Researchers develop effective fatigue management programme

Published date: 22 May 2013 at 11:16AM

Three people sitting at a table and talkingResearchers funded by the MS Society and based at Bournemouth University and Poole Hospital NHS Foundation Trust have developed an effective method to help people with MS manage their fatigue.

The fatigue management programme, named ‘FACETS’, incorporates ‘energy effectiveness techniques’ – like lifestyle decisions and ways of working that maximise the energy people have – alongside cognitive behavioural strategies, helping participants to learn helpful ways of thinking about fatigue.

Research results

A team of researchers led by Professor Peter Thomas at Bournemouth University Clinical Research Unit have recently completed a randomised controlled trial of the FACETS intervention.

They reported that 40% of participants who received FACETS in addition to their routine care had a meaningful improvement in fatigue levels compared with 19% of those who received current local practice only.

Participants who attended the FACETS programme also showed a statistically significant improvement in reported self-efficacy, indicating that they were more certain of their abilities and that their newly learned techniques could help to control their fatigue.

Accessing FACETS

This group based programme is already being delivered by healthcare professionals across the UK and could help thousands of people with MS manage one of the most debilitating symptoms of the condition.

There is considerable interest in the programme and researchers in France are currently translating it and considering how it can be delivered to people with MS in their country.

We encourage healthcare professionals to look into how they can deliver it to people with MS in their area – email education@mssociety.org.uk for more information about training opportunities to deliver this programme.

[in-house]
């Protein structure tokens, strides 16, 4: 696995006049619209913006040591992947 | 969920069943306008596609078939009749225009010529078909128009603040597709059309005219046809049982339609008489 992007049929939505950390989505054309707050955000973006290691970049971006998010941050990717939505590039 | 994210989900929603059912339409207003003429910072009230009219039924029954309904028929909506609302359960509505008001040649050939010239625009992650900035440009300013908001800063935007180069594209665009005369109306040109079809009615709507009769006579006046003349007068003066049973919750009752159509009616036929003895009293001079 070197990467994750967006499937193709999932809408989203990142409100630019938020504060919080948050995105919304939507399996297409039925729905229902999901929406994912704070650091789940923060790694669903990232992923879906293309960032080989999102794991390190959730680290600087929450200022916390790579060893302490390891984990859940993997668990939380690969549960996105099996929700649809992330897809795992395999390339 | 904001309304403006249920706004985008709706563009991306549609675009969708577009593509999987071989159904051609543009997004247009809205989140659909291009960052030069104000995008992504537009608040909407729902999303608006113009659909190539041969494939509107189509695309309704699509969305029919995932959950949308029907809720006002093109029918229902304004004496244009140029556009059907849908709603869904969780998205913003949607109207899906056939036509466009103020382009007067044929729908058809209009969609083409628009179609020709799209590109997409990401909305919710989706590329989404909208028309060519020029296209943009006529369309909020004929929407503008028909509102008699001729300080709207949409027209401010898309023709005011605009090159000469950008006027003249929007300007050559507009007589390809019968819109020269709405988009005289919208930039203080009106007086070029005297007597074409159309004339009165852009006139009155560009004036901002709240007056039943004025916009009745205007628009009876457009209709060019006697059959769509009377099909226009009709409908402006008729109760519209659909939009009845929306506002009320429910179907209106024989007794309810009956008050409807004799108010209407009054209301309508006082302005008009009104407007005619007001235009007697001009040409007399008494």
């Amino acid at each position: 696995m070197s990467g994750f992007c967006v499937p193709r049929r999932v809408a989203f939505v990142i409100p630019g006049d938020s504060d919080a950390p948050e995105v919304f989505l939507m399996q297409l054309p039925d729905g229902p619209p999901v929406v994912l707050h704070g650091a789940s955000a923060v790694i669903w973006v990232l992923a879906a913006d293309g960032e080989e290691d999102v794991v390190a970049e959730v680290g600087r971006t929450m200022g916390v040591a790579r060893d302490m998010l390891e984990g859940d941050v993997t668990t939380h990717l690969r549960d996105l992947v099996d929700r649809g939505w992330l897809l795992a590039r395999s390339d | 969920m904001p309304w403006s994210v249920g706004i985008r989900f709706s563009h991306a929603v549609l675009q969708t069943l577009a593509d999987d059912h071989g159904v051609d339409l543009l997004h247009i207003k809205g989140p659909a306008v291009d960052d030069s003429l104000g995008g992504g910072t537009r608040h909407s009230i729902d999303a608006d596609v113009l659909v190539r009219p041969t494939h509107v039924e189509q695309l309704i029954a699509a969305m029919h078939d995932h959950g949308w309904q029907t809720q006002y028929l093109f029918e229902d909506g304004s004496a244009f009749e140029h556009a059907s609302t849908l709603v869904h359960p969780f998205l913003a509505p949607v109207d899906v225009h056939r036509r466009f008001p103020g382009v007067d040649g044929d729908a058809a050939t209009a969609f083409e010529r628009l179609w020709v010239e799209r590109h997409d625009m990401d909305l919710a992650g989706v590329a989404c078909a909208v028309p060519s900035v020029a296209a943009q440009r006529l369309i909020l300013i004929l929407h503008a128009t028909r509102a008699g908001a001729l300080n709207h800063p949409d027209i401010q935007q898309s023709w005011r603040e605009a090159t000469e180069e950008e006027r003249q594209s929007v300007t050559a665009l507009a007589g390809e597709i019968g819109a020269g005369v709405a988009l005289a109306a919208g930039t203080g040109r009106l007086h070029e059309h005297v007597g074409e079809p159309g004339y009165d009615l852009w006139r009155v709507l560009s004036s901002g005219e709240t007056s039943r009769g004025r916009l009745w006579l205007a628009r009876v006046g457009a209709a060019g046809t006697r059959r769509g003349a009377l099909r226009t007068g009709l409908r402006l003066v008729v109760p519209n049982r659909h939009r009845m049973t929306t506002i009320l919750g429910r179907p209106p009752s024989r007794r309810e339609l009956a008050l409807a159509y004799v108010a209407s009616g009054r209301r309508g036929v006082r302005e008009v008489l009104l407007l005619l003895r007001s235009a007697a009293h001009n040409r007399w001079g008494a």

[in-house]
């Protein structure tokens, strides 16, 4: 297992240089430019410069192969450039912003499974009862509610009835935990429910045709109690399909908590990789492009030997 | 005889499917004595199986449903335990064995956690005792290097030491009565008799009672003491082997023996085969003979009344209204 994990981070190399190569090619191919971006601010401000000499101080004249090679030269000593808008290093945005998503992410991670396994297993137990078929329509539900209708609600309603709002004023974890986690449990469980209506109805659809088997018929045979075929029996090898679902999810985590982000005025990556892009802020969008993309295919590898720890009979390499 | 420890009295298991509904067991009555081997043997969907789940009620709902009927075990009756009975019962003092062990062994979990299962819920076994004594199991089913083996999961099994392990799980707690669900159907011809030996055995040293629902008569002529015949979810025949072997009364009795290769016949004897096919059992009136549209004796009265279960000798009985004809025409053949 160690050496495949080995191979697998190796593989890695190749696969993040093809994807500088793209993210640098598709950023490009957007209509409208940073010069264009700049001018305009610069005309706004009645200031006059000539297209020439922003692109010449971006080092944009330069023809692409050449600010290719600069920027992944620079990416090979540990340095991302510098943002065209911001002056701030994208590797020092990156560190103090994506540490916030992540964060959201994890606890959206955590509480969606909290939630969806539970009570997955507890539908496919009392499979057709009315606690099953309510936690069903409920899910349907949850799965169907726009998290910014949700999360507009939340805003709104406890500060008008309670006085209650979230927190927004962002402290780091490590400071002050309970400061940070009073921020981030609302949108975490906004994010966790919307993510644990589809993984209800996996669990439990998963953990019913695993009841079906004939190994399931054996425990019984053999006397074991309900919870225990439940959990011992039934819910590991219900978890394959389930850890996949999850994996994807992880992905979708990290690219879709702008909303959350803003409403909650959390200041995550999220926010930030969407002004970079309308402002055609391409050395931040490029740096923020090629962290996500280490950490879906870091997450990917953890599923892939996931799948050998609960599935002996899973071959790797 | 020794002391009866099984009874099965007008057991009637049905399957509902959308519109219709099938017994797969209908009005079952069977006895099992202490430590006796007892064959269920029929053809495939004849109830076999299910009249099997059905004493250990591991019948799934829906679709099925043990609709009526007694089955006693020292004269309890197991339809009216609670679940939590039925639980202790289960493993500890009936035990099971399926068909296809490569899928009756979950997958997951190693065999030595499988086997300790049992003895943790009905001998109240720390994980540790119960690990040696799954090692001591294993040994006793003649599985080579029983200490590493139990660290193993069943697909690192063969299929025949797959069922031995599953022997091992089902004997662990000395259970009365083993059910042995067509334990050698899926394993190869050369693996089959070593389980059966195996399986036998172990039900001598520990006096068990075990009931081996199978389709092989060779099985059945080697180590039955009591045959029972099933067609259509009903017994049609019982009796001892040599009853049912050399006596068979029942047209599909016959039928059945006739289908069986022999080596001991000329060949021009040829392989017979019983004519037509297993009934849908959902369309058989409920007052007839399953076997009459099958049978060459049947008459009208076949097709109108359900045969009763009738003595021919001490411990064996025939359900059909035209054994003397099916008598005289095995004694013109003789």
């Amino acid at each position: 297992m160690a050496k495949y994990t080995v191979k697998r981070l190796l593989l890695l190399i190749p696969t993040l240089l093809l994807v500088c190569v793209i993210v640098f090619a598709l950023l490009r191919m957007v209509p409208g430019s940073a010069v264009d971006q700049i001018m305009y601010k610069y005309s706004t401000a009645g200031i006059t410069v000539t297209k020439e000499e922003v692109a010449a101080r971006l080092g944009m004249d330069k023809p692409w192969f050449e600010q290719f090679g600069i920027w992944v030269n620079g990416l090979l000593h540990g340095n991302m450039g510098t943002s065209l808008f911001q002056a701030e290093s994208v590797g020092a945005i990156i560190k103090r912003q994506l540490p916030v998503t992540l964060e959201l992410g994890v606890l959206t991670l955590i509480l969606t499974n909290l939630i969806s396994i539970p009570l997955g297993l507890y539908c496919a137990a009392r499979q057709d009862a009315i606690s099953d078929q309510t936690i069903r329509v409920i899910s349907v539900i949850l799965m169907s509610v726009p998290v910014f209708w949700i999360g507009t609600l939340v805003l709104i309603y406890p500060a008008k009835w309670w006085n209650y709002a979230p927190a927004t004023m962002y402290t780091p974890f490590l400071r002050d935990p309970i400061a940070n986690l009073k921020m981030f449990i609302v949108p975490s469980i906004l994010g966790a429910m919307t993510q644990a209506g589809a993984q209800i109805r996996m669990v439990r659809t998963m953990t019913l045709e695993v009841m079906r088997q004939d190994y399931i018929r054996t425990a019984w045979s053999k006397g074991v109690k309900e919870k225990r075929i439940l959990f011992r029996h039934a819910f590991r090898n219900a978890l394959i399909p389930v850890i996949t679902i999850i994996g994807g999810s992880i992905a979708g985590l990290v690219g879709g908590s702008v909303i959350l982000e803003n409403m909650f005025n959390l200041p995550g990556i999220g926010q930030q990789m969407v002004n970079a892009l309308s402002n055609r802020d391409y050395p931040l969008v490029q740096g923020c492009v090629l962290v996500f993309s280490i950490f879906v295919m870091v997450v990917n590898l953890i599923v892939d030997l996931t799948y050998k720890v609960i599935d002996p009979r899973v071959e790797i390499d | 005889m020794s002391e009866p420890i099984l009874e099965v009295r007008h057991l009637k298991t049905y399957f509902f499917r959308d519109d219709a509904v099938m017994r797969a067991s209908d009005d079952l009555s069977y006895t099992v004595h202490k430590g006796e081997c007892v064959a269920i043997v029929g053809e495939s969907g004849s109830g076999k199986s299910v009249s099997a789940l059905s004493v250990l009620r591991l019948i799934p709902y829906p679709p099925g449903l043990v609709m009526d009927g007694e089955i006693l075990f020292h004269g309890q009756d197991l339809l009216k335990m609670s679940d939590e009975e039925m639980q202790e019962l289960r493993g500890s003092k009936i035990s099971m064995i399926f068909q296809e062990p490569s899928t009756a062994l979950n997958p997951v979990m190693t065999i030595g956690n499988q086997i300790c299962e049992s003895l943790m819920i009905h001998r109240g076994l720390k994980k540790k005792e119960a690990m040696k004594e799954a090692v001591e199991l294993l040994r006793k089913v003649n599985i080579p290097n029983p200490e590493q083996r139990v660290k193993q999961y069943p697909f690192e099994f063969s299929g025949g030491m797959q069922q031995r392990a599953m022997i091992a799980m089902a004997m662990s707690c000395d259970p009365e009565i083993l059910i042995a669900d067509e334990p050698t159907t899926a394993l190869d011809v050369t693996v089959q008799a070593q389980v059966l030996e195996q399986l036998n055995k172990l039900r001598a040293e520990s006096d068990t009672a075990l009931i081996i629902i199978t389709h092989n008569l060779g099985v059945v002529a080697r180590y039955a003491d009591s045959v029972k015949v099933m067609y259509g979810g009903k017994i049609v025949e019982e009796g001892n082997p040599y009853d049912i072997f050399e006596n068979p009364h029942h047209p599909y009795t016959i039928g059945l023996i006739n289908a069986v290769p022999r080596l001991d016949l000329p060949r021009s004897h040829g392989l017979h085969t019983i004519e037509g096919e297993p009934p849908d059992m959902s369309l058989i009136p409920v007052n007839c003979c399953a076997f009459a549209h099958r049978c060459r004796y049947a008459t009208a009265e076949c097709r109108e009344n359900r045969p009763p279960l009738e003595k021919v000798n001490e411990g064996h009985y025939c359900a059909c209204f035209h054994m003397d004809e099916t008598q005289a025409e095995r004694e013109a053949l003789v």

People with MS who are interested in receiving FACETS should speak to their local healthcare professionals (physios, OTs, MS nurses) and find out if it is available in their area. If it isn’t, people can ask their health care professional to contact the MS Society for information about training opportunities.

The trial

Researchers studied 164 people with MS and saw groups of participants (between six to 12 at a time) attend six weekly, 90 minute group sessions at trial sites in either Poole, Bristol or Southampton.

Each session was led by two senior healthcare professionals (an MS nurse, occupational therapist or physiotherapist) and attended by others with MS.

A month after the six week intervention, the researchers surveyed participants for self reported fatigue severity, self efficacy and quality of life improvements. A further survey was carried out four months after the end of the course.

Dr Sarah Thomas, Senior Research Fellow at Bournemouth University Clinical Research Unit led the development of the FACETS programme and said: “We have shown that FACETS is an effective treatment for managing fatigue in people with MS, addressing one of their worst symptoms”.

She continued “It has been designed so that it can be provided in the health service with relatively little costThis is a good example of researchers and charities working together to provide improvements in patient care.”

The full results of the trial were published this week in the Journal of Neurology, Neurosurgery and Psychiatry.

Page last updated: 26 Jul 2013
Fatigue can be a major barrier for people with MS – stopping them from working, socialising and generally living a full life, so we’re delighted this study has proven to be effective in people with MS.
Ed Holloway, Head of Care and Services Research at MS Society
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